Gynaecomastia comes from the Greek meaning ‘female-like-breasts’. This medical condition occurs when firm breast tissue forms in males. It is often referred to as ‘man boobs’ or ‘moobs’. It is important to distinguish between real gynaecomastia and pseudo- or false- gynaecomastia. In real gynaecomastia the enlarged male breast actually contains breast tissue. This is unaltered by vigorous exercise or weight loss, and it cannot be reduced other than by surgery.
In pseudo- or false- gynaecomastia on the other hand, the enlarged male breast contains no breast tissue but is simply a fatty enlargement, which often arises in very overweight or obese men and does reduce when there is an overall weight loss. Male breast reduction surgery is usually performed under local anaesthetic combined with a sedative to make you drowsy so that you remain awake but feel very little discomfort during the operation. Some people may be up and about in a day or two after the operation, but you shouldn’t plan on returning to (non-strenuous work) for 3 to 7 days.
Your first consultation with a surgeon should clearly set out your expectations and whether this surgery can achieve the results that you want.
Careful and detailed discussions and exchange of information regarding your medical history are very important at this stage. You should have already discussed this with your G.P. to make sure that there is no possible cause of your Gynaecomastia, which could be treated before surgery.
The surgeon will examine your chest to discover the exact surgical procedure that may be best for you.
The surgeon should discuss where he or she is likely to make the incisions in your chest, and how the excess tissue will be removed. They will also check to make sure that there are no other medical reasons why you shouldn’t undertake this procedure. You would normally also be asked to sign a consent form which means that you have understood the potential benefits and risks associated with breast reduction surgery.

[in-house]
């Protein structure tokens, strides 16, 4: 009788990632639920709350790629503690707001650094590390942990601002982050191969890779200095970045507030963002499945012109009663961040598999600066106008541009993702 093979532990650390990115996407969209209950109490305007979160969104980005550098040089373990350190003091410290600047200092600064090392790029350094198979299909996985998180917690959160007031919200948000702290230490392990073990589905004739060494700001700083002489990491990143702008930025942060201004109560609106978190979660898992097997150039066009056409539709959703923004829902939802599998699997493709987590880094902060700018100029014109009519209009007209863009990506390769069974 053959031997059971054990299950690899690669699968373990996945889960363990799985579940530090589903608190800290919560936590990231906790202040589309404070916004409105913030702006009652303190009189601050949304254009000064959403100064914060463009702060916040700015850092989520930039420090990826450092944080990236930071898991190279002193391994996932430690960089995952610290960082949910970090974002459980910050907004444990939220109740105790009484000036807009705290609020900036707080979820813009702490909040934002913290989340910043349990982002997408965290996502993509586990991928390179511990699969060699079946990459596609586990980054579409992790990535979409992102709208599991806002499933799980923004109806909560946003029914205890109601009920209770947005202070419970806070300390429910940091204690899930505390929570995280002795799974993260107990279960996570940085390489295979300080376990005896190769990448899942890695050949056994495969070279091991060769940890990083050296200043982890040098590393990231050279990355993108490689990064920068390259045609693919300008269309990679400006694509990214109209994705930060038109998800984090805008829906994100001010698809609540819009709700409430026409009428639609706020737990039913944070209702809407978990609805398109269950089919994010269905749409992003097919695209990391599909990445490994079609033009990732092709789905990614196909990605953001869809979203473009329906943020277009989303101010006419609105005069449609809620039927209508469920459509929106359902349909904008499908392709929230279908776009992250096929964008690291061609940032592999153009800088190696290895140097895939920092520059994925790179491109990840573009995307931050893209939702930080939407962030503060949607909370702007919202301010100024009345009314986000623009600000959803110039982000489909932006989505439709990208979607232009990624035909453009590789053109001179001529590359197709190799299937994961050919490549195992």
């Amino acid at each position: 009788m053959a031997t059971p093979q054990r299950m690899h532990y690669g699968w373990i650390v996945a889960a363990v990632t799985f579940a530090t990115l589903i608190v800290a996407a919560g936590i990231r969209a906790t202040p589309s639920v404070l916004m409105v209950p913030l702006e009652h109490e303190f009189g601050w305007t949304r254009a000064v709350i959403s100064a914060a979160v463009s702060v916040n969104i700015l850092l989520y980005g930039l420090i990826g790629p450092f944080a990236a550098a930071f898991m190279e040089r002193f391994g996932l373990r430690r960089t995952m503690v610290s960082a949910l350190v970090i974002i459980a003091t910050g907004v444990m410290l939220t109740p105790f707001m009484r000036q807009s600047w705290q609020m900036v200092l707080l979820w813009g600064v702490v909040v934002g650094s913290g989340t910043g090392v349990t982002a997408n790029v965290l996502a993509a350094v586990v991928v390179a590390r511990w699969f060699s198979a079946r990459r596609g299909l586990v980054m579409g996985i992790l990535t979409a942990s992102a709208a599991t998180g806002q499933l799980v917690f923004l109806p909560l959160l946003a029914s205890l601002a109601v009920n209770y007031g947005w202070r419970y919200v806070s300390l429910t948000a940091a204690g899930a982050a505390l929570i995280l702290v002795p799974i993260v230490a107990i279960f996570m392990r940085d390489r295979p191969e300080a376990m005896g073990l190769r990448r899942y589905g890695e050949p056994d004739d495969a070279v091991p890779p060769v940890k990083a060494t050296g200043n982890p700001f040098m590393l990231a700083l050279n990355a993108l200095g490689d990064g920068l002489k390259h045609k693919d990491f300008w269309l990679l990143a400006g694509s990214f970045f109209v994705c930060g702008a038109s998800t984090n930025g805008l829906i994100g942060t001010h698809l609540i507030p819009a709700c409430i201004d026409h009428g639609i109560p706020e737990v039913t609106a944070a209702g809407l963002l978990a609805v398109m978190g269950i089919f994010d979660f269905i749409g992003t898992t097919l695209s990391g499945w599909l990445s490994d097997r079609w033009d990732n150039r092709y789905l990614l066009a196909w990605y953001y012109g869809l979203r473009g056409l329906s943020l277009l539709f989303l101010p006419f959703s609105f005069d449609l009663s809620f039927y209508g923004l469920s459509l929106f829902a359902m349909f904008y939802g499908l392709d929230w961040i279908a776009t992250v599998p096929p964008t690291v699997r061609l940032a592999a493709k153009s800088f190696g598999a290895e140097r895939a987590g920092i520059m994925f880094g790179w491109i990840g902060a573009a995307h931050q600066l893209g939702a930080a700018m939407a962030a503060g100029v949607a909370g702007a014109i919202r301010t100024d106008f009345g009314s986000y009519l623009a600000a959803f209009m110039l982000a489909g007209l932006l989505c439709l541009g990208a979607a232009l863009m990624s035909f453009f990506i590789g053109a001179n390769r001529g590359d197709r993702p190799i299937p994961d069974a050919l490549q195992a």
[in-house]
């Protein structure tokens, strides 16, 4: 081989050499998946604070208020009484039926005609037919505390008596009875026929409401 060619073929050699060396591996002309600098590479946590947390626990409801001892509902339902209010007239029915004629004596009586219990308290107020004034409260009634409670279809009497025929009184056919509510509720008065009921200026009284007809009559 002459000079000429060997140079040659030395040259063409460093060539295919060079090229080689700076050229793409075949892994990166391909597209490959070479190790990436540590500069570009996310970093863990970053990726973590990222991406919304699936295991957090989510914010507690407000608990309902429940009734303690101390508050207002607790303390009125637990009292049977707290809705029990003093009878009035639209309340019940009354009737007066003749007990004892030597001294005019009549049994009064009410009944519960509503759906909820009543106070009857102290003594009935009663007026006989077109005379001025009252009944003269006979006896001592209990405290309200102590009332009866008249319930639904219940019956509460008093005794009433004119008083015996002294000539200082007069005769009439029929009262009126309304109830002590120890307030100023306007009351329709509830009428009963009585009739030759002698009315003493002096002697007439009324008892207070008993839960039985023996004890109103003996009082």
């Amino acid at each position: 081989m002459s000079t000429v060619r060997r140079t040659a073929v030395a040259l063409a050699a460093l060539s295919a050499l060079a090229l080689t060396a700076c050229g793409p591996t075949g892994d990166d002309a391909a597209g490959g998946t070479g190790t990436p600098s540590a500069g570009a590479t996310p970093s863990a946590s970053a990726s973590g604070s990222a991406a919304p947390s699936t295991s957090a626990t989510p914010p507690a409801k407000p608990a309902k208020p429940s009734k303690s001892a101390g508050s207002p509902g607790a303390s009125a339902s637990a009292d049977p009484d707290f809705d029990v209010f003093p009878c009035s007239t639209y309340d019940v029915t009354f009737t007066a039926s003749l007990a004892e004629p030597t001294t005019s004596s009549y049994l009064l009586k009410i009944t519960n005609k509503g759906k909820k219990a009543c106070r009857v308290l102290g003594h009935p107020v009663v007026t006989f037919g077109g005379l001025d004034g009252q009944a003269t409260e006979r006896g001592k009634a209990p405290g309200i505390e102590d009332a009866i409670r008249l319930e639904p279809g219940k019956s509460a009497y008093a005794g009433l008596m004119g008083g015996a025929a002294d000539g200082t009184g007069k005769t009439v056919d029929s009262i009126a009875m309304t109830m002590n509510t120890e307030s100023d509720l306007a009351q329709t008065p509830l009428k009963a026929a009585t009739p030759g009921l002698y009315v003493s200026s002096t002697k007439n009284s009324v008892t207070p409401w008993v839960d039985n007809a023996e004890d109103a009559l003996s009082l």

Photographs may also be taken by the practitioner for a “before and after” comparison at a later date.
The surgeon may wish to write to your GP giving details of the operation so that if there are any problems associated with surgery in the short- or long-term, the GP is aware of the procedure and can help with your recovery.
Male breast reduction surgery is usually performed under local anaesthetic combined with a sedative to make you drowsy so that you remain awake but feel very little discomfort during the operation.
Depending on your health and the extent of the procedure, your surgeon may advise having the operation under a general anaesthetic.
Remember that any general anaesthetic has its own small risks attached to it and your surgeon should discuss them with you before any decisions about the operation are made.
The procedure is usually performed in an outpatient surgical centre, either independently operated by your surgeon, or as part of a hospital. The procedure usually takes about 1½ – 2 hours but, depending on the extent of the procedure, it could take longer.
The technique used is dictated by the amount of excess skin present in the enlarged breast. Sometimes, however, the techniques are combined. These techniques are described below.
Liposuction is the preferred treatment when there is not much excess skin and where fatty tissue is the main cause of enlargement.
For liposuction procedures, several quarter-inch cuts are made in either the armpit or areola (the dark skin surrounding the nipples). Fluid is then injected to begin the process of tissue removal. A thin metal rod (or cannula) attached to a syringe or vacuum pump is then inserted to remove the tissue and the fatty tissue is sucked out through the cannula.
Healing depends on both the individual patient and the extent of the surgery required.
Some patients may be up and about in a day or two after the operation, but you shouldn’t plan on returning to (non-strenuous work) for 3 to 7 days.
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